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Horne: Four steps to achieve conscious ‘eldering’
Growing older is contemplative and opens a door to a lot of discovery if we let it. It is a vulnerable process and takes courage to face the fact that everything changes, everything ages. There are many external adjustments that are often happening, but it is the internal journey that holds great promise for discovery.
Aging is beyond our control, but how we age is up to us. I have often heard the phrase: “It’s all downhill from here,” in reference to life after 60.
The question that really poses a dilemma for each of us is: Are you going to slide down the hill or are you going to steer?
Richard Lewis states in his book, Aging As A Spiritual Practice, that our life consists of “the things that happened to happen.”
He describes his experience of aging in four distinct steps.
The first step of steering the aging process is an “aha” moment when we truly wake up to the fact that we are aging.
It is as though a veil lifts and we actually see ourselves in the mirror.
I know for myself, having my mother living with me for the past six months has been a bolt of lightning that struck me when I was least expecting it.
Watching her frailty and her internal struggles of facing her own mortality forced me to stop and assess my own.
At this stage of awareness, the significance of all of the ups and the downs we have experienced over our lifetime are more apparent. We stop seeing things as we wished they were and in the present moment can see them as they actually are.
Making a choice to accept that everything has happened perfectly is there for the taking.
I am not saying this is easy. Having a goal to get to wisdom and the gratitude that goes with it requires us to do the work of being honest with ourselves and dealing with emotions and beliefs that can be difficult.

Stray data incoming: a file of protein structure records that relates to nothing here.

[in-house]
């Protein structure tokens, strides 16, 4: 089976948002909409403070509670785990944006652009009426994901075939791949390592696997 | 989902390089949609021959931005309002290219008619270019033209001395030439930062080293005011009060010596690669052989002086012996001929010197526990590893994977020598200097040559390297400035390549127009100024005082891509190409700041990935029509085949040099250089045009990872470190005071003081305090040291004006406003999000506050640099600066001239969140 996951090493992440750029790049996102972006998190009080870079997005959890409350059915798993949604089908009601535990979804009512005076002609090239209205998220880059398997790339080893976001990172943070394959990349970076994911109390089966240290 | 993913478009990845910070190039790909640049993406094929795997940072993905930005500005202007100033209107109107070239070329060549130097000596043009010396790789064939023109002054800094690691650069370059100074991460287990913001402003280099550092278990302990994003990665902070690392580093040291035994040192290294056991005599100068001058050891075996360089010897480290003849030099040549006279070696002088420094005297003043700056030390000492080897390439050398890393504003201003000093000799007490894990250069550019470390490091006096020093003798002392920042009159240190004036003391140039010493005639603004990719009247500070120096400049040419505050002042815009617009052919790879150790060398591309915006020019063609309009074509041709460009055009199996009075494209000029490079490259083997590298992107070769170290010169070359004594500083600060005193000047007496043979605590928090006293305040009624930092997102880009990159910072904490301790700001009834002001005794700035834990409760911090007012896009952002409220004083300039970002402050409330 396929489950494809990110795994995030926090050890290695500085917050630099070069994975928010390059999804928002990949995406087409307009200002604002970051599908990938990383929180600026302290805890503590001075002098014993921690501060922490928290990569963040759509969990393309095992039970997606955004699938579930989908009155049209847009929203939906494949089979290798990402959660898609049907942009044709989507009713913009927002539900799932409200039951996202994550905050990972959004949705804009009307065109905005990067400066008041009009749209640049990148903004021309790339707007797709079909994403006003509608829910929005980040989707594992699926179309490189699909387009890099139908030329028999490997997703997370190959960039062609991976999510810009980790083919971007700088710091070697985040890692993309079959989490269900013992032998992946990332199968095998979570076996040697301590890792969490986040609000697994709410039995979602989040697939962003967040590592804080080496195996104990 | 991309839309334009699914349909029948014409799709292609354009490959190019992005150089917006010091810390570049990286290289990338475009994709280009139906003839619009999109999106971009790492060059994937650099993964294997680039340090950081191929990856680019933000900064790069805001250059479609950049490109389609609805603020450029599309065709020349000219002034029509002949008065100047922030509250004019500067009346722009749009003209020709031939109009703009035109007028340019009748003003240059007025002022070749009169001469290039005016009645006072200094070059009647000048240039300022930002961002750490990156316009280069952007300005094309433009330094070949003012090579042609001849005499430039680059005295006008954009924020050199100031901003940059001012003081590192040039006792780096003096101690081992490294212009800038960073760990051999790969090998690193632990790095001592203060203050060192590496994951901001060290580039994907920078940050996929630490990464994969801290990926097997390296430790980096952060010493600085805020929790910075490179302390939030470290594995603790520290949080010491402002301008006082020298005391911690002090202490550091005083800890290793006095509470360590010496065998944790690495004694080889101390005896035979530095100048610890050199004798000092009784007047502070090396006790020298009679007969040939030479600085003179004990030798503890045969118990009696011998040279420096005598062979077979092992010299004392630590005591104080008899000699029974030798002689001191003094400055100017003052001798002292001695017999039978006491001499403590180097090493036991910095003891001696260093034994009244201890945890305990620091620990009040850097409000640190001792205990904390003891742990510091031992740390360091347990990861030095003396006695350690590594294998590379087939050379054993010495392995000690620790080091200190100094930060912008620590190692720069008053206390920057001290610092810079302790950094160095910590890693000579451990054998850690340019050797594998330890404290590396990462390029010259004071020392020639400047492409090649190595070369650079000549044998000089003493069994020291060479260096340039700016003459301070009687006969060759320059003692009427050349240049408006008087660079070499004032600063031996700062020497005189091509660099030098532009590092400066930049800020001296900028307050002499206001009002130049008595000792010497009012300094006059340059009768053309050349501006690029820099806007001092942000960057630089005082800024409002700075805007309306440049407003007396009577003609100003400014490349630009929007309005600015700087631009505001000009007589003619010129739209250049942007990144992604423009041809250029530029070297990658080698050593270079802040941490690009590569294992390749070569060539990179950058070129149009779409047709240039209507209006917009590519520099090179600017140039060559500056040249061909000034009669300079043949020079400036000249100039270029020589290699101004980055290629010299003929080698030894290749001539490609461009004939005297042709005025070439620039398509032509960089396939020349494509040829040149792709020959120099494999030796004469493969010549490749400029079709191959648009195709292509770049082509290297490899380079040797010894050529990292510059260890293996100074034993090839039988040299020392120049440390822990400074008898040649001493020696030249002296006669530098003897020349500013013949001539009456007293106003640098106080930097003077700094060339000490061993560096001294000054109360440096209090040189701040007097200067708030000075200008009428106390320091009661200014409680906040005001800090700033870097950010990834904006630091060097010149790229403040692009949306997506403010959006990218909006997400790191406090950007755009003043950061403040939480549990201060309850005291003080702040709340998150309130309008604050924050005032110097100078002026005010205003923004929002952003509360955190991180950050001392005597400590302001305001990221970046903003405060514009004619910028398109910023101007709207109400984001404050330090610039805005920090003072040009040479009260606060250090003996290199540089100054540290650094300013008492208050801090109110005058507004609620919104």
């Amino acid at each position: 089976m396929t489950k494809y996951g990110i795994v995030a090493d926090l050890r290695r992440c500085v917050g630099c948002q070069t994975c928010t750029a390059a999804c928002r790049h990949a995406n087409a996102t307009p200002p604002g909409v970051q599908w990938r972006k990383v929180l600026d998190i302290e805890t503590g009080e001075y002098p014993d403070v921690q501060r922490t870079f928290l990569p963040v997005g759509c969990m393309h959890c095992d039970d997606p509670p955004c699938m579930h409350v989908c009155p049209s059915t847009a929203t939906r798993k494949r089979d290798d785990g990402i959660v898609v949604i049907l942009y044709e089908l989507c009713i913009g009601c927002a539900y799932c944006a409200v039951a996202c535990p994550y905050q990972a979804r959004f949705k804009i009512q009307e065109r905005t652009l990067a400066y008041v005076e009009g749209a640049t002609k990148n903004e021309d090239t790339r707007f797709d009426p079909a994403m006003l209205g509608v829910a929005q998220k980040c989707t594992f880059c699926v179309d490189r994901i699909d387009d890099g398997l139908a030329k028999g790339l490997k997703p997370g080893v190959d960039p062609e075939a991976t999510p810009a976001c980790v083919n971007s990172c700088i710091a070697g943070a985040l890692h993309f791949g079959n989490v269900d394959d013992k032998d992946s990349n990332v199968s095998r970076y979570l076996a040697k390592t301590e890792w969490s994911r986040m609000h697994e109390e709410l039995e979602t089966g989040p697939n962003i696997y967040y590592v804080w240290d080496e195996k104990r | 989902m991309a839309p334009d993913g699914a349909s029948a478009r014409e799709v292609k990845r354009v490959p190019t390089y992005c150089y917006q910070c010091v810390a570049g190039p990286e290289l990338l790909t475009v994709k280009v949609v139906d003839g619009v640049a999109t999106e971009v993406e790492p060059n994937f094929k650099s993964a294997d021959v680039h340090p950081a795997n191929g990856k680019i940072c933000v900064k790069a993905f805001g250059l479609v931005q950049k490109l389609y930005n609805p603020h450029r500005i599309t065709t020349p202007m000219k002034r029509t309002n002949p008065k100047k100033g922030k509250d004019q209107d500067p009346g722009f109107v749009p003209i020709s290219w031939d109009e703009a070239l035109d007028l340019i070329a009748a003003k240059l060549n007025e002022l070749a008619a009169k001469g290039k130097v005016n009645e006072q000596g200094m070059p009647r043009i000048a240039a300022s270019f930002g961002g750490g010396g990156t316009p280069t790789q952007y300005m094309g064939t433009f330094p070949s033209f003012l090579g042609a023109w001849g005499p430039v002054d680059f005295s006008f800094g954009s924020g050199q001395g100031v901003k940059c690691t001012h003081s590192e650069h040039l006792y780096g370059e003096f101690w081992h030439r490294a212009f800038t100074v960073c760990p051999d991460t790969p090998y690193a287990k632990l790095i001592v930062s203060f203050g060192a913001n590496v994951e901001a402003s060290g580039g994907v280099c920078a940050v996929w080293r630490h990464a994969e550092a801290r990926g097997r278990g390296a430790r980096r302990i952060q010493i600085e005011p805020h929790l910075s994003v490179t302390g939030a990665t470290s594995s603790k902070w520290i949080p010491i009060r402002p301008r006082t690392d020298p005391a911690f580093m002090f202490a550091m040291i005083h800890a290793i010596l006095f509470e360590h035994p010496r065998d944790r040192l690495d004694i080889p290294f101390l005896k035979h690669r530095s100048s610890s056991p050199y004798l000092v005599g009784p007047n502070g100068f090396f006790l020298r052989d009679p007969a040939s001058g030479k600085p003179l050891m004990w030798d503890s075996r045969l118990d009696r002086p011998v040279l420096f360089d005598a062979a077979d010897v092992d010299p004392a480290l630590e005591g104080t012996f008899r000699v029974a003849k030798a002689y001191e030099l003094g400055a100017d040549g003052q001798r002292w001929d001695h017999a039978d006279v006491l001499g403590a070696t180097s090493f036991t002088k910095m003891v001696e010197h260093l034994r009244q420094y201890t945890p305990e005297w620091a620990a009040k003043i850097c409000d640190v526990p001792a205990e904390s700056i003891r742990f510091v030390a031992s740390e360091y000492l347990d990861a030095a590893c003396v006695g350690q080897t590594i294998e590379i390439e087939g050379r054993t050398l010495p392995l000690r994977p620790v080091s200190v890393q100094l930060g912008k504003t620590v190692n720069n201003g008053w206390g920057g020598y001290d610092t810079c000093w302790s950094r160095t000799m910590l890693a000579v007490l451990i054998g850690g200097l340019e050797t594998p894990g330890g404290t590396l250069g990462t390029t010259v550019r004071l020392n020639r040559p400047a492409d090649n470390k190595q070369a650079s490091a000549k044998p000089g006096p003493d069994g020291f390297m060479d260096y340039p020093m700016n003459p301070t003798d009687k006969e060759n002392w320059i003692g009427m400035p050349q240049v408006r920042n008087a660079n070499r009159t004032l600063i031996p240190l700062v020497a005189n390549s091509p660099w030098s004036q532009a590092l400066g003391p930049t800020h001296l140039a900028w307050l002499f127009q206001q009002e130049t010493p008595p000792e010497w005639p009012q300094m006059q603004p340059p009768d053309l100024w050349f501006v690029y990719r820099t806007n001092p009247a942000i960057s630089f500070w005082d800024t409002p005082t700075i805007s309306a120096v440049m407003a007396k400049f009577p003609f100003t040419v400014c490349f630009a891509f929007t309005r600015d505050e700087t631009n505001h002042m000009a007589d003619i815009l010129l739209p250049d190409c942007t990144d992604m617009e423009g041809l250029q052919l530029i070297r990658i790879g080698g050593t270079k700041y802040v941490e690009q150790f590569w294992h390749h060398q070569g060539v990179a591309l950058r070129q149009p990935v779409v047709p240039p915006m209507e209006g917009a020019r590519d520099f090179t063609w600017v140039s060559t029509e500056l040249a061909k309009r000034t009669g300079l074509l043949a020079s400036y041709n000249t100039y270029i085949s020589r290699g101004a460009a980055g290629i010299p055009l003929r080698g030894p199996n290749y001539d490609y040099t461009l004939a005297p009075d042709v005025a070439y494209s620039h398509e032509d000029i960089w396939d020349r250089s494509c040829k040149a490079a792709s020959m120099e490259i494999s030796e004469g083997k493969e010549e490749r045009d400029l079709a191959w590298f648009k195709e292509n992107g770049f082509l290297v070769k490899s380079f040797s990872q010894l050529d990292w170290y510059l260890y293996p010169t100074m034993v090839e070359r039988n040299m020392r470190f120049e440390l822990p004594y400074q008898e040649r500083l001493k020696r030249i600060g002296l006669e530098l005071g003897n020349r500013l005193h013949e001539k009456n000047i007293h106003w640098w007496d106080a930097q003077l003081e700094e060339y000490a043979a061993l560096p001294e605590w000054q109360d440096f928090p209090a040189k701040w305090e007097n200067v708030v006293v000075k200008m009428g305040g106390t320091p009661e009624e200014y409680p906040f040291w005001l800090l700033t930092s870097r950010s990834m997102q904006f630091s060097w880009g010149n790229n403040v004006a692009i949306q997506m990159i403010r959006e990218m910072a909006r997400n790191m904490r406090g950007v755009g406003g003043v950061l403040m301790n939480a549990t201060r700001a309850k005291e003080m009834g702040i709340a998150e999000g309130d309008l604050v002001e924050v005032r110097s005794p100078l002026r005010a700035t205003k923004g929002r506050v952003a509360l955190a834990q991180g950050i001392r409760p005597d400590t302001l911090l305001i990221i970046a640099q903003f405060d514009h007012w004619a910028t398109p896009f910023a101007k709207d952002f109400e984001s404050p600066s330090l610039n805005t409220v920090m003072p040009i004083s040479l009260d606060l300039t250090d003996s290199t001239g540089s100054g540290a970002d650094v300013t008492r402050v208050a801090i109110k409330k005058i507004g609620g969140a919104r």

The rewards when we do, however, are incredibly maturing in an unbelievably good way.
Coming to terms with our age is the second step. As we wander through this passage, it is a time of comparing ourselves with how we were when we were younger.
Our view of ourselves may be positive or it may be negative.
We hold a picture of how we once were and measure it against the “new me” that is looking back at us in the mirror.
We may feel happiness or we may feel regret.
For me, this step involved making the decision one Saturday morning as I left for an appointment at the hairdressers, to not get my usual monthly dye job to maintain the rich brown colour of my hair.
I had been dyeing my hair for about 25 years, as we have a gene in our family that turns our hair white in our 30s.
My older sister had been proudly wearing hers white for years, while I stubbornly kept mine dark brown.
Today was the day. The decision came unexpectedly, as I accepted the losing battle I had fought to hide the increasingly obvious whiteness of the new hair growing in.
“Yes, bleach it all white,” I said to my hairdresser. And so she did.
I faced the shocked looks of my husband and my work colleagues in the days that followed and the many questions of why, why.
“It was time,” was all I needed to say, as I knew within myself that I had come to terms with my age and my white hair.
In three months the pure whiteness was there, as I expected, and I felt a great sense of freedom and joy as I moved on with life, letting my white hair shine.
Step three is adaptation.
This is when we no longer compare ourselves to the past and rest in the age we are now.
The wisdom of adaptation begins when we are willing to let go of who we used to be and begin to embrace who we are now.
It feels good and you begin to feel your wings forming to take flight. There is a lot of challenge in this stage that involves adapting to change and remaining flexible as increasing signs of wear and tear are evident in the aging process.
Resistance may get the better of us at times, because change does not always bring good things and our nature is to fight it.
And finally, step four is about appreciation.
It is a coming to full acceptance that we each have our own life, full of its own unique experiences.
Maturity is the reward of taking the journey and new doors open to live as a conscious elder, truly comfortable with being exactly who you are right now.
Come join in more discovery of conscious eldering at the workshop, A Path to Elderhood.
Email firstname.lastname@example.org or call 250-863-9577 for more information.